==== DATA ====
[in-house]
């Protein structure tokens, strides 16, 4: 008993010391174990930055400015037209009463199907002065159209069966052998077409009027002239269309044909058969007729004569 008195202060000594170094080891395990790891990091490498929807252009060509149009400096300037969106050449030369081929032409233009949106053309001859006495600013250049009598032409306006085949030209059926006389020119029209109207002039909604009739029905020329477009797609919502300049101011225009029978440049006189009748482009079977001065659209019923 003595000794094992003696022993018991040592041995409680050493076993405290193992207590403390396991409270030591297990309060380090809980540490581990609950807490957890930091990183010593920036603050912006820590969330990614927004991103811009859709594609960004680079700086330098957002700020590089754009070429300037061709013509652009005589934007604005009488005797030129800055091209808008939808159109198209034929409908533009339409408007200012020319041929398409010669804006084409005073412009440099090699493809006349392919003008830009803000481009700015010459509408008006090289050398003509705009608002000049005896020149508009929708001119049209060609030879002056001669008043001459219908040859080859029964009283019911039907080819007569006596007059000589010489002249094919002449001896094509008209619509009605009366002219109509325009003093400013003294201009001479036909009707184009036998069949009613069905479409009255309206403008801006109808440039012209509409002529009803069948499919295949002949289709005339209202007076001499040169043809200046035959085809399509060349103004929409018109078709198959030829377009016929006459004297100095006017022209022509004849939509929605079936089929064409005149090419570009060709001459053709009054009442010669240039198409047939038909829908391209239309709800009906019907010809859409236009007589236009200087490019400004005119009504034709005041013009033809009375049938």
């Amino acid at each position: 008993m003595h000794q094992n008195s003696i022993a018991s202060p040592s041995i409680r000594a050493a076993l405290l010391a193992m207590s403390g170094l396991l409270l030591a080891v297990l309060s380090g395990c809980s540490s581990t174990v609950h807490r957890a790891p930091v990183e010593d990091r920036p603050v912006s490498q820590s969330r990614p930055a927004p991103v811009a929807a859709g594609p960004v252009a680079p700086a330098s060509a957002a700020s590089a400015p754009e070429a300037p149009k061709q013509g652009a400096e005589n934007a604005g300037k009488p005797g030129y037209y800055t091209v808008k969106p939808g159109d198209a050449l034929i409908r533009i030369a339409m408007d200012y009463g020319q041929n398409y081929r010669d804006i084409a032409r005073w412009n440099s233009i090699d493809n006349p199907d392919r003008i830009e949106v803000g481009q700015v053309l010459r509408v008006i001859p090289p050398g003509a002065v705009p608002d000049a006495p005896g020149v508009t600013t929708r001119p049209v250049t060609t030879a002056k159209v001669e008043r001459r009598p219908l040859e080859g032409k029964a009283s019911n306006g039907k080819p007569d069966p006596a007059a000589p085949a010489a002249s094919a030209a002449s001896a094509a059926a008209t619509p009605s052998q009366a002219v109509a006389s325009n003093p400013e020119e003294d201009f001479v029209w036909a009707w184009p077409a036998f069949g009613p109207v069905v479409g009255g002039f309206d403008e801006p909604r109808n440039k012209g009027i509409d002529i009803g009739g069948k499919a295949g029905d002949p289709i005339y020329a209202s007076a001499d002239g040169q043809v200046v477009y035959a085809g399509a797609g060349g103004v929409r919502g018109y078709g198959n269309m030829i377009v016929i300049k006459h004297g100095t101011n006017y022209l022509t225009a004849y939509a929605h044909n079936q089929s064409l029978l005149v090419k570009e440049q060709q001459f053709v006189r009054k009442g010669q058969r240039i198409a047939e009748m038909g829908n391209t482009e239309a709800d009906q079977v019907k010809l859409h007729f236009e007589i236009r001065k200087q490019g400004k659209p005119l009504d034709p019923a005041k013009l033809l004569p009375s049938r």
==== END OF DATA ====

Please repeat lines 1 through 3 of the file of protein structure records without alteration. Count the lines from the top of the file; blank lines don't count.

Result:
[in-house]
């Protein structure tokens, strides 16, 4: 008993010391174990930055400015037209009463199907002065159209069966052998077409009027002239269309044909058969007729004569 008195202060000594170094080891395990790891990091490498929807252009060509149009400096300037969106050449030369081929032409233009949106053309001859006495600013250049009598032409306006085949030209059926006389020119029209109207002039909604009739029905020329477009797609919502300049101011225009029978440049006189009748482009079977001065659209019923 003595000794094992003696022993018991040592041995409680050493076993405290193992207590403390396991409270030591297990309060380090809980540490581990609950807490957890930091990183010593920036603050912006820590969330990614927004991103811009859709594609960004680079700086330098957002700020590089754009070429300037061709013509652009005589934007604005009488005797030129800055091209808008939808159109198209034929409908533009339409408007200012020319041929398409010669804006084409005073412009440099090699493809006349392919003008830009803000481009700015010459509408008006090289050398003509705009608002000049005896020149508009929708001119049209060609030879002056001669008043001459219908040859080859029964009283019911039907080819007569006596007059000589010489002249094919002449001896094509008209619509009605009366002219109509325009003093400013003294201009001479036909009707184009036998069949009613069905479409009255309206403008801006109808440039012209509409002529009803069948499919295949002949289709005339209202007076001499040169043809200046035959085809399509060349103004929409018109078709198959030829377009016929006459004297100095006017022209022509004849939509929605079936089929064409005149090419570009060709001459053709009054009442010669240039198409047939038909829908391209239309709800009906019907010809859409236009007589236009200087490019400004005119009504034709005041013009033809009375049938």
């Amino acid at each position: 008993m003595h000794q094992n008195s003696i022993a018991s202060p040592s041995i409680r000594a050493a076993l405290l010391a193992m207590s403390g170094l396991l409270l030591a080891v297990l309060s380090g395990c809980s540490s581990t174990v609950h807490r957890a790891p930091v990183e010593d990091r920036p603050v912006s490498q820590s969330r990614p930055a927004p991103v811009a929807a859709g594609p960004v252009a680079p700086a330098s060509a957002a700020s590089a400015p754009e070429a300037p149009k061709q013509g652009a400096e005589n934007a604005g300037k009488p005797g030129y037209y800055t091209v808008k969106p939808g159109d198209a050449l034929i409908r533009i030369a339409m408007d200012y009463g020319q041929n398409y081929r010669d804006i084409a032409r005073w412009n440099s233009i090699d493809n006349p199907d392919r003008i830009e949106v803000g481009q700015v053309l010459r509408v008006i001859p090289p050398g003509a002065v705009p608002d000049a006495p005896g020149v508009t600013t929708r001119p049209v250049t060609t030879a002056k159209v001669e008043r001459r009598p219908l040859e080859g032409k029964a009283s019911n306006g039907k080819p007569d069966p006596a007059a000589p085949a010489a002249s094919a030209a002449s001896a094509a059926a008209t619509p009605s052998q009366a002219v109509a006389s325009n003093p400013e020119e003294d201009f001479v029209w036909a009707w184009p077409a036998f069949g009613p109207v069905v479409g009255g002039f309206d403008e801006p909604r109808n440039k012209g009027i509409d002529i009803g009739g069948k499919a295949g029905d002949p289709i005339y020329a209202s007076a001499d002239g040169q043809v200046v477009y035959a085809g399509a797609g060349g103004v929409r919502g018109y078709g198959n269309m030829i377009v016929i300049k006459h004297g100095t101011n006017y022209l022509t225009a004849y939509a929605h044909n079936q089929s064409l029978l005149v090419k570009e440049q060709q001459f053709v006189r009054k009442g010669q058969r240039i198409a047939e009748m038909g829908n391209t482009e239309a709800d009906q079977v019907k010809l859409h007729f236009e007589i236009r001065k200087q490019g400004k659209p005119l009504d034709p019923a005041k013009l033809l004569p009375s049938r």